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Take the Direct Path

Take the Direct Path
By Mastering JS Weekly • Issue #65 • View online
We’ve recently become big fans of The Commonplace by Thomas J Bevans. The Commonplace is a pleasant yet thought provoking Substack newsletter that goes perfectly with a quiet Sunday morning coffee. If you’re looking for an issue to get started, try reading The Direct Path. We think it’s particularly relevant to web development. Here’s why.

Stop Worrying About Your Tooling
We often get questions about how to get started building a web app, and most of the time the questions have nothing to do with actually getting started building a web app. People who come from a business background tend to ask about how to hire and/or manage developers, and people who come from a corporate background tend to ask about how to set up the “perfect tooling setup.”
I'd build a new app if only it wasn't such a PITA to configure a linter?
I'd build a new app if only it wasn't such a PITA to configure a linter?
The question of how to set up the perfect tooling, ESLint config, Webpack config, etc. for an example application is not a question that you should be worried about when starting out with an experimental project.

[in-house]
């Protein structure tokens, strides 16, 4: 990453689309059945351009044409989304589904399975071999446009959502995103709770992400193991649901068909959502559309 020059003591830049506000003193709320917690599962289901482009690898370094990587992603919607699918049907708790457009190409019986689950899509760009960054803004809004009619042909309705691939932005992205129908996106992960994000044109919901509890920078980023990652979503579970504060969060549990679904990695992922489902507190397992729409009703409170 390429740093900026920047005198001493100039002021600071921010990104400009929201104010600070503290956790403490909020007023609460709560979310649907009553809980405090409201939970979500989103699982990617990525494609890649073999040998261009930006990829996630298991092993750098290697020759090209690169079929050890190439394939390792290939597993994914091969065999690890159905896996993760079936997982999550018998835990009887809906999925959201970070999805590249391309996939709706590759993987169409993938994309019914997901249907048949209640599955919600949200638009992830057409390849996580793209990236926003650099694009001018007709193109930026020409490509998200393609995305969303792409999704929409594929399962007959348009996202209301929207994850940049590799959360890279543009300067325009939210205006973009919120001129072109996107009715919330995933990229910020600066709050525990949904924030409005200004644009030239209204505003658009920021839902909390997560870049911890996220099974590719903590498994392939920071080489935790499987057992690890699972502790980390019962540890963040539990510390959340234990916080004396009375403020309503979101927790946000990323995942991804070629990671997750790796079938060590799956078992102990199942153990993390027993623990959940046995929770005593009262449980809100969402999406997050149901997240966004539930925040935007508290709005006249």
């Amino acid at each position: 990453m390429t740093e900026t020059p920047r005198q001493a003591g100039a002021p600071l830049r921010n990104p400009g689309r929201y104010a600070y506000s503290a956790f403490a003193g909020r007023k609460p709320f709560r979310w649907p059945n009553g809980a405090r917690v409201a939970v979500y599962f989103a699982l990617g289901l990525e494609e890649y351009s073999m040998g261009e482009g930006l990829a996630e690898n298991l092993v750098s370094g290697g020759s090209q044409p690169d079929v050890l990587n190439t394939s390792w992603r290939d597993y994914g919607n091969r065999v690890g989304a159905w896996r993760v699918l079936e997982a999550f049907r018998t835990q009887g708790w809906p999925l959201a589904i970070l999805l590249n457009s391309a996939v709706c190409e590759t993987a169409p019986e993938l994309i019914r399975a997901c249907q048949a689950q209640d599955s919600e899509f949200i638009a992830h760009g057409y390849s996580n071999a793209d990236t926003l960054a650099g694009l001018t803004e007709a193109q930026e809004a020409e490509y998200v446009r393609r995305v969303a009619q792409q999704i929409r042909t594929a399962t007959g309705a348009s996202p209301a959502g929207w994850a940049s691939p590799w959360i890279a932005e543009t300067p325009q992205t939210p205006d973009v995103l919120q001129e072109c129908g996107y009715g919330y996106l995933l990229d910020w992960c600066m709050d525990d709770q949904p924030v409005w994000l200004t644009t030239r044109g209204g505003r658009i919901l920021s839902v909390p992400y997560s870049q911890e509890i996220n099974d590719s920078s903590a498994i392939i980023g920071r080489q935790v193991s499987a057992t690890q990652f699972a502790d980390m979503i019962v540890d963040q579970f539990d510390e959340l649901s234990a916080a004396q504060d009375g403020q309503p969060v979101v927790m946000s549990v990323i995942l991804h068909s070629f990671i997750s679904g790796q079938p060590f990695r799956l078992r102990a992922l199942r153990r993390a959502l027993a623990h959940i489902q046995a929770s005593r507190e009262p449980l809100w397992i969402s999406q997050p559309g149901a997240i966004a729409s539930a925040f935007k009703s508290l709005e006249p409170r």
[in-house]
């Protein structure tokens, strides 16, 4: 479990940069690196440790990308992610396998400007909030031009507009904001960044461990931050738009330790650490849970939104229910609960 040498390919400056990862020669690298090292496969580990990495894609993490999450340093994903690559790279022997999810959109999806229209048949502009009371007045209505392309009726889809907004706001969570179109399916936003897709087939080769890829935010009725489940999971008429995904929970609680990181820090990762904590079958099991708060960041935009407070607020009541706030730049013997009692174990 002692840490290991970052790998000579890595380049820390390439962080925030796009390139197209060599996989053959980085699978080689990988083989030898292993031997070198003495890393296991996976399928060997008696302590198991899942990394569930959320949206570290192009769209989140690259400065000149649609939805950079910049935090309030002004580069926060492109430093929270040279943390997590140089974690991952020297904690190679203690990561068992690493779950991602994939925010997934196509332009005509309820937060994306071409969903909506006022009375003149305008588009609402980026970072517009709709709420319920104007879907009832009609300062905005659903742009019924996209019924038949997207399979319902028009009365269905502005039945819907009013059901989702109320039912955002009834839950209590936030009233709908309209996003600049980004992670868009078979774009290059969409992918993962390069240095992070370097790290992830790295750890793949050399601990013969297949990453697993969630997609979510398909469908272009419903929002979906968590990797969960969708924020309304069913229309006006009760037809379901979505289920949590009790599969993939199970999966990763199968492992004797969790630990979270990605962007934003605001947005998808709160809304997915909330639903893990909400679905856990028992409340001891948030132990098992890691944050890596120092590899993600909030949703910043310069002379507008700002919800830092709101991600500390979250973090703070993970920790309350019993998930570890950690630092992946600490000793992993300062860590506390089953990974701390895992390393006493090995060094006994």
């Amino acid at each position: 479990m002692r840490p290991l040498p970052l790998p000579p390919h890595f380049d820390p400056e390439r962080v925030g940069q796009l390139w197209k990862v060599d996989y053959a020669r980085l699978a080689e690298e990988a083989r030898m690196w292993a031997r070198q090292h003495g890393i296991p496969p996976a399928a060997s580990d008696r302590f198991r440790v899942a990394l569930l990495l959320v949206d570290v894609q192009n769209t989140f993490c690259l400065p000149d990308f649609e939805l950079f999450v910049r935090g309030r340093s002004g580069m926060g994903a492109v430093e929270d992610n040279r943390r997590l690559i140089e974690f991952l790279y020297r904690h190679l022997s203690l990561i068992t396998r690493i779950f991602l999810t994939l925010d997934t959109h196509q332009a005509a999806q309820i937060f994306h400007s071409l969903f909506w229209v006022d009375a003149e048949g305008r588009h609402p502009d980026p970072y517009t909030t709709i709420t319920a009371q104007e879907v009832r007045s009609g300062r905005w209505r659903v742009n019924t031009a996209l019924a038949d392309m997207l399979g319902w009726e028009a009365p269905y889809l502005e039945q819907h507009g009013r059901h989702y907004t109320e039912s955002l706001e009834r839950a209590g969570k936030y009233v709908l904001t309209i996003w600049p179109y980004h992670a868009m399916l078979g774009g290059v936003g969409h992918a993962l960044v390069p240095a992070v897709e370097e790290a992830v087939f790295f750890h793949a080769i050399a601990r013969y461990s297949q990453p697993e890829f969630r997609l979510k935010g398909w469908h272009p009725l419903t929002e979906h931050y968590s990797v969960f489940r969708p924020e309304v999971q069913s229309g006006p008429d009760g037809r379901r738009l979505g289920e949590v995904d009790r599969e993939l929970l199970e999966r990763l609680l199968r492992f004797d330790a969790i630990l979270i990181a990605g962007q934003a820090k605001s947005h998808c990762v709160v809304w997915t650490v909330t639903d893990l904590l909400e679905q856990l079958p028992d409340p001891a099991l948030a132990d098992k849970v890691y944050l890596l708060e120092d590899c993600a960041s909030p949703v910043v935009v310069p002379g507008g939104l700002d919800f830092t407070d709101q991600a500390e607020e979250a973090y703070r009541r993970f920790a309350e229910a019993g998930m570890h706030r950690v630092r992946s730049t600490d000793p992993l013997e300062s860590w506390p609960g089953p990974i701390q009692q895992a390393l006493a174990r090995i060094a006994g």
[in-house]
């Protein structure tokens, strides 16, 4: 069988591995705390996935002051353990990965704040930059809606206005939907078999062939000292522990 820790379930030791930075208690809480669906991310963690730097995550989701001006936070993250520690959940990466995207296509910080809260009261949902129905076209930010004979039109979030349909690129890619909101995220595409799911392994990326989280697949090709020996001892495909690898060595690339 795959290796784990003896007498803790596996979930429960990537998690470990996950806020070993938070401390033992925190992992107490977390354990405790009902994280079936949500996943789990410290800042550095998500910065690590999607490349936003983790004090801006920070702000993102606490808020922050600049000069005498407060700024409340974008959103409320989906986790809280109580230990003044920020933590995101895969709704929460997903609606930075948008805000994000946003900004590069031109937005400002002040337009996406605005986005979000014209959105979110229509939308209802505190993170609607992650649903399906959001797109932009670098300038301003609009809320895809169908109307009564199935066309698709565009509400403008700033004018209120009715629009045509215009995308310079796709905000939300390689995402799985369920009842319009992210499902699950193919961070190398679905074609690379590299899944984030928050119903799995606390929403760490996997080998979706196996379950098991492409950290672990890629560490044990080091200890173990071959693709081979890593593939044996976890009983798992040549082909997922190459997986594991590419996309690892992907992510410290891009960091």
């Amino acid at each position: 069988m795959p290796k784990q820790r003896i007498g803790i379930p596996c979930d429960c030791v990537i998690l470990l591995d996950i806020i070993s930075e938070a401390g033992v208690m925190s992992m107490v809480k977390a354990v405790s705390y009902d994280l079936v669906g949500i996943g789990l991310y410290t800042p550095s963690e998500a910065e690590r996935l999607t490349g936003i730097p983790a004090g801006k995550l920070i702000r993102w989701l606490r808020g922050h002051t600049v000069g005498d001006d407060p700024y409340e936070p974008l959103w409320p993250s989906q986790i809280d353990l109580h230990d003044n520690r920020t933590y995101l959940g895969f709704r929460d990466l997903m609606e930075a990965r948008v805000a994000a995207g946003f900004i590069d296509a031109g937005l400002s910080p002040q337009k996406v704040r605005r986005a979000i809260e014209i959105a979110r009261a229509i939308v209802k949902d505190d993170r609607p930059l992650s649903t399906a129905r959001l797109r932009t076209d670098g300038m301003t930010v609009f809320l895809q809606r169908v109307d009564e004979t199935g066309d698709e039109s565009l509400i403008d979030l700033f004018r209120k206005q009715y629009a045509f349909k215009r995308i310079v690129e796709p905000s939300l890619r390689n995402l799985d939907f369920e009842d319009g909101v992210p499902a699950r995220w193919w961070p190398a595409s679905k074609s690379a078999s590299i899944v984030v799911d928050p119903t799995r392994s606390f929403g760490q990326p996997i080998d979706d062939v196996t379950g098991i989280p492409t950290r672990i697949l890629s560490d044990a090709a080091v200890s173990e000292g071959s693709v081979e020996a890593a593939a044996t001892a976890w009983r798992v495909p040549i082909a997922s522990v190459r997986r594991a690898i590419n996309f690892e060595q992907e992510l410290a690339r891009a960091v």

Don't Solve Problems You Don't Have
Instead, take the direct path. What do you want to build? Unless you’re building Rome, you don’t even need a tooling setup. Sure, you should have a linter and you should have tests and CI/CD and all that good stuff. But don’t confuse what you “should” do with what you actually want to do.
From "The Direct Path"
From "The Direct Path"
If you want to build a blog, all you need from a technical perspective is to ship some HTML to a hosting platform like Netlify. Worry more about what you’re going to write about, and less on figuring out how to configure Gatsby plugins. At Mastering JS, we target spending max 1-2 hours per year on our build system. We don’t always get there, but it helps us stay focused on what matters: writing.
If you want to build a cool new dev tool, you should channel your inner Steve Jobs and focus on improving the developer experience for users of your dev tool, not on improving the developer experience for people working on your dev tool.
Guillermo knows a thing or two about building dev tools
Guillermo knows a thing or two about building dev tools
The idea is to stop worrying about problems you don’t have. If you’re looking to tinker on something to learn something new, you don’t need to have perfect code formatting. If you’re a solopreneur working to launch a new product, don’t worry so much about setting up a lerna monorepo to enable external contributors.
Focus more on what makes your project unique. You can always tinker with tooling later.
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